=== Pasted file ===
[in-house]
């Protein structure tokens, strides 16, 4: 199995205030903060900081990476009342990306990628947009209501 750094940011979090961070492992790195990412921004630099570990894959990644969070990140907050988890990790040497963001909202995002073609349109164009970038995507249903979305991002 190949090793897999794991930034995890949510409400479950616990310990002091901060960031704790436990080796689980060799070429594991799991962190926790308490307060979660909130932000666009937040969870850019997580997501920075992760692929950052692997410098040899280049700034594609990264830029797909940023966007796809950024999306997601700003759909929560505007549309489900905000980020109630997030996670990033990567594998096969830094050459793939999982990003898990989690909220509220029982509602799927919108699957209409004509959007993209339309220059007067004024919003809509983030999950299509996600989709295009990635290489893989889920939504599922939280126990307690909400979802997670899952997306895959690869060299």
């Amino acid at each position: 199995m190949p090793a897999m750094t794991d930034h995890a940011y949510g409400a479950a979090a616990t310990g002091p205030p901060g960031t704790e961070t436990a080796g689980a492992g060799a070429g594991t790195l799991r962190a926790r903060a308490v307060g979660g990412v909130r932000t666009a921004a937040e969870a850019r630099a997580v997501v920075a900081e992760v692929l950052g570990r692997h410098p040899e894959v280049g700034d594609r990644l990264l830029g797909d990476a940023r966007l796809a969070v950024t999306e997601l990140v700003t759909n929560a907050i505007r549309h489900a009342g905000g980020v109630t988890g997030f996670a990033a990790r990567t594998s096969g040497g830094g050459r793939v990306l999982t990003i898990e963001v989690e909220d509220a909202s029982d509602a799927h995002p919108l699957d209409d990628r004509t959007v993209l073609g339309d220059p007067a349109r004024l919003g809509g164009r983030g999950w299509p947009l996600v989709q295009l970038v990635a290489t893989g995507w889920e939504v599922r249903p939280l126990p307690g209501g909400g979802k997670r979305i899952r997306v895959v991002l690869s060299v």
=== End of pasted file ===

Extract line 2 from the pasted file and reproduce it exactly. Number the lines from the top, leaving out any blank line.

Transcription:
């Protein structure tokens, strides 16, 4: 199995205030903060900081990476009342990306990628947009209501 750094940011979090961070492992790195990412921004630099570990894959990644969070990140907050988890990790040497963001909202995002073609349109164009970038995507249903979305991002 190949090793897999794991930034995890949510409400479950616990310990002091901060960031704790436990080796689980060799070429594991799991962190926790308490307060979660909130932000666009937040969870850019997580997501920075992760692929950052692997410098040899280049700034594609990264830029797909940023966007796809950024999306997601700003759909929560505007549309489900905000980020109630997030996670990033990567594998096969830094050459793939999982990003898990989690909220509220029982509602799927919108699957209409004509959007993209339309220059007067004024919003809509983030999950299509996600989709295009990635290489893989889920939504599922939280126990307690909400979802997670899952997306895959690869060299």